Bookmark:
Delicious Digg Newsvine Google Yahoo Reddit Magnoliacom Furl Facebook

Related News Press

News and information

Seeing the quantum future... literally: What if big data could help you see the future and prevent your mobile phone from breaking before it happened? January 16th, 2017

NUS researchers achieve major breakthrough in flexible electronics: New classes of printable electrically conducting polymer materials make better electrodes for plastic electronics and advanced semiconductor devices January 14th, 2017

Manchester scientists tie the tightest knot ever achieved January 13th, 2017

Nanoscale Modifications can be used to Engineer Electrical Contacts for Nanodevices January 13th, 2017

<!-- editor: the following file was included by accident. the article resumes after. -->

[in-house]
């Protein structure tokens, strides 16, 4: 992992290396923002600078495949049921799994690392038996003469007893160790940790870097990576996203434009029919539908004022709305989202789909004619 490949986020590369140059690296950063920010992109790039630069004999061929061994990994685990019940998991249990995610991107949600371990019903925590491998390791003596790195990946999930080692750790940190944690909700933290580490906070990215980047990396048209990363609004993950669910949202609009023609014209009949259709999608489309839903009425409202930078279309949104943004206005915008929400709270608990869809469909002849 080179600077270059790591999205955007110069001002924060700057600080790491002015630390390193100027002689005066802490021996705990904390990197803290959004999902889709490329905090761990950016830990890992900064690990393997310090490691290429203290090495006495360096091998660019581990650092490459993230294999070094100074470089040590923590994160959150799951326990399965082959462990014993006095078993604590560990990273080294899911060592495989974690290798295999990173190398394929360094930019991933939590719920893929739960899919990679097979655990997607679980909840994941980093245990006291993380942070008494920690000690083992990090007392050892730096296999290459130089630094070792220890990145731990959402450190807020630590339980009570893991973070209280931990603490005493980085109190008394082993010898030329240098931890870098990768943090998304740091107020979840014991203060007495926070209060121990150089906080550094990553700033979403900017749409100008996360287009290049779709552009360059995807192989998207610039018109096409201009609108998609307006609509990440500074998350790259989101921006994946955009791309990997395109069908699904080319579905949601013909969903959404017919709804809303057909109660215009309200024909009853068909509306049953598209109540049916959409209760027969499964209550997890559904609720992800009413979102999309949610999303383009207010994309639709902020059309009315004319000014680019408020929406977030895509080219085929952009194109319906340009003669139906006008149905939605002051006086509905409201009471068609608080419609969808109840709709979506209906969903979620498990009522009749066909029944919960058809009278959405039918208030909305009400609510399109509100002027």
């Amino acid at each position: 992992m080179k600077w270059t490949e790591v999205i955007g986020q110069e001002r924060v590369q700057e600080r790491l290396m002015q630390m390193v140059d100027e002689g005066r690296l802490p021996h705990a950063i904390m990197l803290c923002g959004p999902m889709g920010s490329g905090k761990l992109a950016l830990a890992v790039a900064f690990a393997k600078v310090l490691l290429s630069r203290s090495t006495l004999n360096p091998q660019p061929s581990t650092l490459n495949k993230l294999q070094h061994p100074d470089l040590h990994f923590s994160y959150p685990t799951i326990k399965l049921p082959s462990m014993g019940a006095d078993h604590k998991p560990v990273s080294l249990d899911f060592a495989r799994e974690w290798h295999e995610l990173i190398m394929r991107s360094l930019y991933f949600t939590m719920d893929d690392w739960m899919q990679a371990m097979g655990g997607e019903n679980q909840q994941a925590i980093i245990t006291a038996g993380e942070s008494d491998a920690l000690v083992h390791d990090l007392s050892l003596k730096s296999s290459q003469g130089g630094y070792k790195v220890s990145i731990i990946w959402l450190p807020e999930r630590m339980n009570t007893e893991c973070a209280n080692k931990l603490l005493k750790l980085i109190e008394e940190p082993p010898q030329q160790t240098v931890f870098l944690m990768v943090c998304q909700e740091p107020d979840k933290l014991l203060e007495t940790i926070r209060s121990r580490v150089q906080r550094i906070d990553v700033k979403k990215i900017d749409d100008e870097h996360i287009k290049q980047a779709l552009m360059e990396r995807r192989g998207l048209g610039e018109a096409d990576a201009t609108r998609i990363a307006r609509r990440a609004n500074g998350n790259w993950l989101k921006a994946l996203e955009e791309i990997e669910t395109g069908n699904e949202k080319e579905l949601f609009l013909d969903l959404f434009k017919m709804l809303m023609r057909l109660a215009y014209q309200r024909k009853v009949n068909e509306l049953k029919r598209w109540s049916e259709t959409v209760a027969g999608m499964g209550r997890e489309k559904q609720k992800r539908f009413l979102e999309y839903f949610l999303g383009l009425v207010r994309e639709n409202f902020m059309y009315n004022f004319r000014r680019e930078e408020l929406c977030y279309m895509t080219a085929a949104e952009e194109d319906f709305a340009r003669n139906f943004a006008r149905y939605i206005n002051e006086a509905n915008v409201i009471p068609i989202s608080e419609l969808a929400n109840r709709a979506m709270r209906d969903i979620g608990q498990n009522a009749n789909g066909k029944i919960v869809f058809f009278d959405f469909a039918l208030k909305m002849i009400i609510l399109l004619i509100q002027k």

Microfluidics/Nanofluidics

Zeroing in on the true nature of fluids within nanocapillaries: While exploring the behavior of fluids at the nanoscale, a group of researchers at the French National Center for Scientific Research discovered a peculiar state of fluid mixtures contained in microscopic channels January 11th, 2017

Fabrication of a Miniature Paper-Based Electroosmotic Actuator November 29th, 2016

Researchers use acoustic waves to move fluids at the nanoscale November 15th, 2016

Researchers use temperature to control droplet movement: Method for moving fluids on a surface may find uses in condensers, microfluidics, and de-icing October 14th, 2016

Govt.-Legislation/Regulation/Funding/Policy

Chemistry on the edge: Experiments at Berkeley Lab confirm that structural defects at the periphery are key in catalyst function January 13th, 2017

Recreating conditions inside stars with compact lasers: Scientists offer a new path to creating the extreme conditions found in stars, using ultra-short laser pulses irradiating nanowires January 12th, 2017